Ross Valley Players’ ‘Scott & Zelda’ is clever, sad yet emotionally limited

[Woody’s Rating: ★★½☆☆

Emily Dwyer (left) portrays Zelda Fitzgerald and Frankie Strornaiuolo (right) her husband Scott while Ron Talbot depicts Dr. Rennie and Marissa Ellison is a psychiatric patient. Photo by John Navas.

Decadence. Drunkenness. Depression.

You might think piling those three extreme elements on top of each another would guarantee a compelling play. Well, it does — almost.

My beef with Lance S. Belville’s “Scott & Zelda: The Beautiful Fools,” a Ross Valley Players’ dramedy? It’s a comprehensive word-portrait of a best-selling author who sells out to Hollywood (dragging his literally schizophrenic wife with him) but one that incessantly talks about emotions without displaying them sufficiently for me to feel.

It’s not enough to watch F. Scott Fitzgerald (who insists that “all my characters are me”) descend from being the Great Gatsby to the Great Failure during a Jazz Age roller coaster.

Or to see Scott (Frankie Stornaiuolo) and Zelda (Emily Dwyer) address the audience — as well as Scott’s daughter, Scottie (Charlotte Curtin) — with wit, elegance and power yet exhibit minimal chemistry when coupling.

You can’t forget they’re acting, even when she’s playfully calling him Goofo.

It’s vastly easier, however, to believe Scott’s spitefulness when he labels Zelda, who’s using for her novel personal material he covets and who’s obsessed with becoming a ballerina despite her advancing age, “an amateur writer and a third-rate dancer.”

It’s easy, too, to marvel at the playwright sometimes brilliantly painting characteristics in a single sentence — as when Zelda tells Scott that “being beautiful is my job, being smart is yours.”

Or when she knowingly notes that “there’s no room in the spotlight for anyone besides you.”

Belville, a Sausalito resident, has had 50 plays produced. An earlier version of “Scott & Zelda,” in fact, won an award for “distinguished achievement” from the Twin Cities drama critics circle.

Director Lynn Lohr, Belville’s wife, makes sure that although much of the epic romance’s dialogue is clever and crisp, an undertone of sadness is pervasive — which from all I’ve read is a spot-on depiction of the Fitzgeralds’ extravagant, frivolous, adulterous lives.

Scott’s frequently reminding Zelda of her attraction to a suicidal French flyboy underscores that melancholy.

In a play that flirts with flashbacks and fluid timeframes, six supporting characters play 18 roles (including legendary literary figures like editor Maxwell Perkins [Ron Talbot] and literary agent Harold Ober [Peter Warden]).

But its emphasis is always on the couple’s love — and rivalry, reflecting his stealing some material directly from her mouthings and diaries.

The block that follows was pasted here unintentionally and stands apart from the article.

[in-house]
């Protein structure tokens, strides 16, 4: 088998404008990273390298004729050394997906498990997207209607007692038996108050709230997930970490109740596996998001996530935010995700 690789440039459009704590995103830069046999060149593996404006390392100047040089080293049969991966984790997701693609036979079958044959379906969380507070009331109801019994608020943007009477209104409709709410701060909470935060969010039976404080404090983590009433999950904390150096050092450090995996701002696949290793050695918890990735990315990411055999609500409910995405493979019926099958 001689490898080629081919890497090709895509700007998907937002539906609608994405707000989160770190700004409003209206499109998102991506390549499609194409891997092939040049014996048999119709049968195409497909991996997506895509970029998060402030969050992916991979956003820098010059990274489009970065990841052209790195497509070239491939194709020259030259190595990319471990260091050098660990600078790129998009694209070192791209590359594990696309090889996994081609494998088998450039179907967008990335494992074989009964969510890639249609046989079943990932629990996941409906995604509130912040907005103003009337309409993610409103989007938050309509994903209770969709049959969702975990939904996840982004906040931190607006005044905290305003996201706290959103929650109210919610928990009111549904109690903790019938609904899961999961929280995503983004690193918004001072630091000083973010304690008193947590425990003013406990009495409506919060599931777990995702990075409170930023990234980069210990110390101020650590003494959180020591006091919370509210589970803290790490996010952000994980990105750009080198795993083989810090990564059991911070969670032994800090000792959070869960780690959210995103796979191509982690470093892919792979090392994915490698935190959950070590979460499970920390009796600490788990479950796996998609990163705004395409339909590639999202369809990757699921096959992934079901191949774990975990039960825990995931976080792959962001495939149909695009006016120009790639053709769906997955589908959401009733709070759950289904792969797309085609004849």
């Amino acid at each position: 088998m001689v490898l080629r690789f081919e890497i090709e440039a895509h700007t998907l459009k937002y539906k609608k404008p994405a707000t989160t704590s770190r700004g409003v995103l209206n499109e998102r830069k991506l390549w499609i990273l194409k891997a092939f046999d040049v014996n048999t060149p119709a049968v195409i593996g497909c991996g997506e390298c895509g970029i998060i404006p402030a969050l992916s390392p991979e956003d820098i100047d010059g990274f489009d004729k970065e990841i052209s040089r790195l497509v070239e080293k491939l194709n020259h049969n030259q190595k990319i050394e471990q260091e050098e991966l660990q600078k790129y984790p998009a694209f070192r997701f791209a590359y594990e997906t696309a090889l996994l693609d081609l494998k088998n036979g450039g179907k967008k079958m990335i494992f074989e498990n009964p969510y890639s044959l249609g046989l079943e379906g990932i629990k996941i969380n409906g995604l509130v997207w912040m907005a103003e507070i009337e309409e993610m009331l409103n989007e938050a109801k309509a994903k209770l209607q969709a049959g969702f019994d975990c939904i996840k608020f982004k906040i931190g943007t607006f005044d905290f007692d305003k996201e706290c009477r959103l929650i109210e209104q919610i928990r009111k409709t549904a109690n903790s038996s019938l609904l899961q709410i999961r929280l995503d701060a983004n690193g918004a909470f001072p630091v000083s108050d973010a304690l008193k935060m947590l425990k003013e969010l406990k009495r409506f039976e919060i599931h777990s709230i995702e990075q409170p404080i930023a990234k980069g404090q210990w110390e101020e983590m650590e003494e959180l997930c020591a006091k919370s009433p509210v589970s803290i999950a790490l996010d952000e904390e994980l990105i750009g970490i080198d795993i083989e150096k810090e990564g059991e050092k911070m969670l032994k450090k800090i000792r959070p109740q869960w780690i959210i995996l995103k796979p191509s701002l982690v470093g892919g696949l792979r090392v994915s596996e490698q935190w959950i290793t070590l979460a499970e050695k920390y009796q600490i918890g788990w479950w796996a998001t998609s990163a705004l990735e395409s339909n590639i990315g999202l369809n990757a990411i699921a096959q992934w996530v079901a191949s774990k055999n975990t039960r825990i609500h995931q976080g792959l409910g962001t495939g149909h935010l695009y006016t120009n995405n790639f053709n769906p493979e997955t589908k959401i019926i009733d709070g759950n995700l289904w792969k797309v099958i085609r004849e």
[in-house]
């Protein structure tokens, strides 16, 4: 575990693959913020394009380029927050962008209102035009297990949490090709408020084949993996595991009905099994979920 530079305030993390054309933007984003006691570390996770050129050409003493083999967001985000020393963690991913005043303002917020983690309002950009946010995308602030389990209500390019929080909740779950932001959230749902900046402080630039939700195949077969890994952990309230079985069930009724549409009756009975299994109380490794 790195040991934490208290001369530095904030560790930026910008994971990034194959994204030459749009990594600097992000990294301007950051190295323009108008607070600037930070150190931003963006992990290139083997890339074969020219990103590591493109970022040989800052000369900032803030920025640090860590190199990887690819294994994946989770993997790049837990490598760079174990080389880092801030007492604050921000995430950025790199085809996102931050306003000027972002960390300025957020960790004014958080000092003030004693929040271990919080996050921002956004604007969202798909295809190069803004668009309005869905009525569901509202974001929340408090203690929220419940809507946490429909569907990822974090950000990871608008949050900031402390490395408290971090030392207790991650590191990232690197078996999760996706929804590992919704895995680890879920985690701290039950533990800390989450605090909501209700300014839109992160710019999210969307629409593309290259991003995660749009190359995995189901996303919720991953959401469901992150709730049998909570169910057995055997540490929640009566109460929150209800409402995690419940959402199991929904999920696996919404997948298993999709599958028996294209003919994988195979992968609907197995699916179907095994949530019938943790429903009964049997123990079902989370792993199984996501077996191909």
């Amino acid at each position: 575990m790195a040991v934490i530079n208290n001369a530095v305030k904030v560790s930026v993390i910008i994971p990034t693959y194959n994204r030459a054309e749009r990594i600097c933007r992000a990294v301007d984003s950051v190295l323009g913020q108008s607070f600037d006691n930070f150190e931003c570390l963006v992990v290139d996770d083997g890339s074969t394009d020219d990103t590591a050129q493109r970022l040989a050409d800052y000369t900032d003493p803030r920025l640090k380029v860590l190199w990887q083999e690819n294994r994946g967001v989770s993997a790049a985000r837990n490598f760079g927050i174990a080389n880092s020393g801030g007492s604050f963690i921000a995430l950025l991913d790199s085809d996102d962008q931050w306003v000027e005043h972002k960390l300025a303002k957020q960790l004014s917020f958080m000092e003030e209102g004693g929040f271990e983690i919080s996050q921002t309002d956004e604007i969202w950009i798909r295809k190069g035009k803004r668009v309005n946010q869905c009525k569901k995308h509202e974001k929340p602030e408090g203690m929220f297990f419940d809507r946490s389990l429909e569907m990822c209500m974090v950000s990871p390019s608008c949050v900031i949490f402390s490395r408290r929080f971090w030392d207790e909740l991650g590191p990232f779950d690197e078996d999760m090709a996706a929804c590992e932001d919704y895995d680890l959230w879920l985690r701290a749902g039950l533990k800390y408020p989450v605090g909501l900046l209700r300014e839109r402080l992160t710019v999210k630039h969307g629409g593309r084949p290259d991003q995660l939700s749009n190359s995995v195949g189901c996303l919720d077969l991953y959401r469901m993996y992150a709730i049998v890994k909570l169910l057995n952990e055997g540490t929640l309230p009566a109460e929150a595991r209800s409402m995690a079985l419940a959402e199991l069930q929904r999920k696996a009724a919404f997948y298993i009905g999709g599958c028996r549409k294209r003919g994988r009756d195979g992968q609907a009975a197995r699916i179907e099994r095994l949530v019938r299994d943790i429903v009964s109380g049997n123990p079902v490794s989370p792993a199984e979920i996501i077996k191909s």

“Scott & Zelda” partially takes place in the Tinseltown apartment of Fitzgerald’s mistress, British-born gossip columnist Sheilah Graham (Marissa Ellison), and partially in Scott’s own mind (at a time when his wife was confined to an asylum).

The 115-minute play moves swiftly in Act I but tends to fizzle in the second half.

Probably because its anti-climax lacks a knockout punch (in spite of the presence of a macho, boxing Ernest Hemingway [Izaak Heath]).

That missing drama is actually foreshadowed by a scene in which sharp-witted comic Groucho Marx (Warden) tosses a string of punchlines at a forlorn Fitzgerald that fall flat.

As always in RVP’s RAW (Ross Alternative Works) productions, there’s an intentionally skimpy use of set and props. Turning two see-through plastic chairs into a Christmas tree, however, is a marvelous touch.

“Scott & Zelda” headlines this year’s RAW series, which includes two one-night readings of original scripts by Bay Area playwrights on Thursdays, April 18 and 25.

 “Scott & Zelda” will run at The Barn, Marin Art & Garden Center, 30 Sir Francis Drake Blvd., Ross, through April 28. Night performances, 8 p.m. Fridays and Saturdays; matinees, 2 or 4 p.m. Sundays. Tickets: $12-$27. Information: (415) 456-9555, ext. 1, or

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Woody WeingartenWoody Weingarten, who can be reached at or, can’t remember when he couldn’t talk — or play with words. His first poem was published in high school but when his hormones announced the arrival of adulthood, he figured he’d rather eat than rhyme. So he switched to journalism. And whadda ya know, the bearded, bespectacled fella has used big, small and hyphenated words professionally since jumpstarting his career in New Yawk City more than 60 years ago. Today the author of the book “Rollercoaster: How a man can survive his partner’s breast cancer” is also a reviewer-critic, blogger and publisher — despite allegedly being retired. During his better-paid years as a wage slave he was an executive editor and writer for daily and weekly publications in California, Florida, New Jersey, Pennsylvania and New York. He won writing awards for public service and investigation, features, columns, editorials and news. Woody also has published weekly and monthly newspapers, and written a national column for “Audio” magazine. A graduate of Colgate University, he owned a public relations/ad agency and managed an advertising publication. The father of two and grandfather of three, he and his wife, Nancy Fox, have lived in San Anselmo in Marin County for three decades. He figures they'll stay.View all posts by Woody Weingarten →